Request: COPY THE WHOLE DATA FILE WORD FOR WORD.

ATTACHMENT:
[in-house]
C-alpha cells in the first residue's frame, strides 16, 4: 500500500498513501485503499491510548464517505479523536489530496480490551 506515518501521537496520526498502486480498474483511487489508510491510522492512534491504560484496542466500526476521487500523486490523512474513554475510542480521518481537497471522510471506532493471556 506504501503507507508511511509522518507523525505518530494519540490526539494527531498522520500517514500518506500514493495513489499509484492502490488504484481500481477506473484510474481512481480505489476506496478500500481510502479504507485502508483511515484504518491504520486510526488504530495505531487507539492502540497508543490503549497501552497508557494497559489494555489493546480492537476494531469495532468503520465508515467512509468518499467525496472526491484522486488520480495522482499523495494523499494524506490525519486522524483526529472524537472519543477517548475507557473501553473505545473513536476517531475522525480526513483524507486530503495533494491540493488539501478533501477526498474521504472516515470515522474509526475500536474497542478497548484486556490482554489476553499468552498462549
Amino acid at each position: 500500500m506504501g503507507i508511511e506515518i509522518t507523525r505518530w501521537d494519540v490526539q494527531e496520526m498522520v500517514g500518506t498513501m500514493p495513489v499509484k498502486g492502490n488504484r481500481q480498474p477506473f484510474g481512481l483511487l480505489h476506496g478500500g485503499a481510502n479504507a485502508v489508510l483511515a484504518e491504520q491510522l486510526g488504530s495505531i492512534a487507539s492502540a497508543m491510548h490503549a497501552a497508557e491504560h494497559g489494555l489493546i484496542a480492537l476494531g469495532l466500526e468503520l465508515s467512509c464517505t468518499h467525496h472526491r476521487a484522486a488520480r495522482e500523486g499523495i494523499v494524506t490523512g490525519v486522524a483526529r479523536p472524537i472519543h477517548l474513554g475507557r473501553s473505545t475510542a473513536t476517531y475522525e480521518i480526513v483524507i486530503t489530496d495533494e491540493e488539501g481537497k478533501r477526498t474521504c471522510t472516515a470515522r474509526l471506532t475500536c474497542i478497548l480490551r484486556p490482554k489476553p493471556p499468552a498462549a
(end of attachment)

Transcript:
[in-house]
C-alpha cells in the first residue's frame, strides 16, 4: 500500500498513501485503499491510548464517505479523536489530496480490551 506515518501521537496520526498502486480498474483511487489508510491510522492512534491504560484496542466500526476521487500523486490523512474513554475510542480521518481537497471522510471506532493471556 506504501503507507508511511509522518507523525505518530494519540490526539494527531498522520500517514500518506500514493495513489499509484492502490488504484481500481477506473484510474481512481480505489476506496478500500481510502479504507485502508483511515484504518491504520486510526488504530495505531487507539492502540497508543490503549497501552497508557494497559489494555489493546480492537476494531469495532468503520465508515467512509468518499467525496472526491484522486488520480495522482499523495494523499494524506490525519486522524483526529472524537472519543477517548475507557473501553473505545473513536476517531475522525480526513483524507486530503495533494491540493488539501478533501477526498474521504472516515470515522474509526475500536474497542478497548484486556490482554489476553499468552498462549
Amino acid at each position: 500500500m506504501g503507507i508511511e506515518i509522518t507523525r505518530w501521537d494519540v490526539q494527531e496520526m498522520v500517514g500518506t498513501m500514493p495513489v499509484k498502486g492502490n488504484r481500481q480498474p477506473f484510474g481512481l483511487l480505489h476506496g478500500g485503499a481510502n479504507a485502508v489508510l483511515a484504518e491504520q491510522l486510526g488504530s495505531i492512534a487507539s492502540a497508543m491510548h490503549a497501552a497508557e491504560h494497559g489494555l489493546i484496542a480492537l476494531g469495532l466500526e468503520l465508515s467512509c464517505t468518499h467525496h472526491r476521487a484522486a488520480r495522482e500523486g499523495i494523499v494524506t490523512g490525519v486522524a483526529r479523536p472524537i472519543h477517548l474513554g475507557r473501553s473505545t475510542a473513536t476517531y475522525e480521518i480526513v483524507i486530503t489530496d495533494e491540493e488539501g481537497k478533501r477526498t474521504c471522510t472516515a470515522r474509526l471506532t475500536c474497542i478497548l480490551r484486556p490482554k489476553p493471556p499468552a498462549a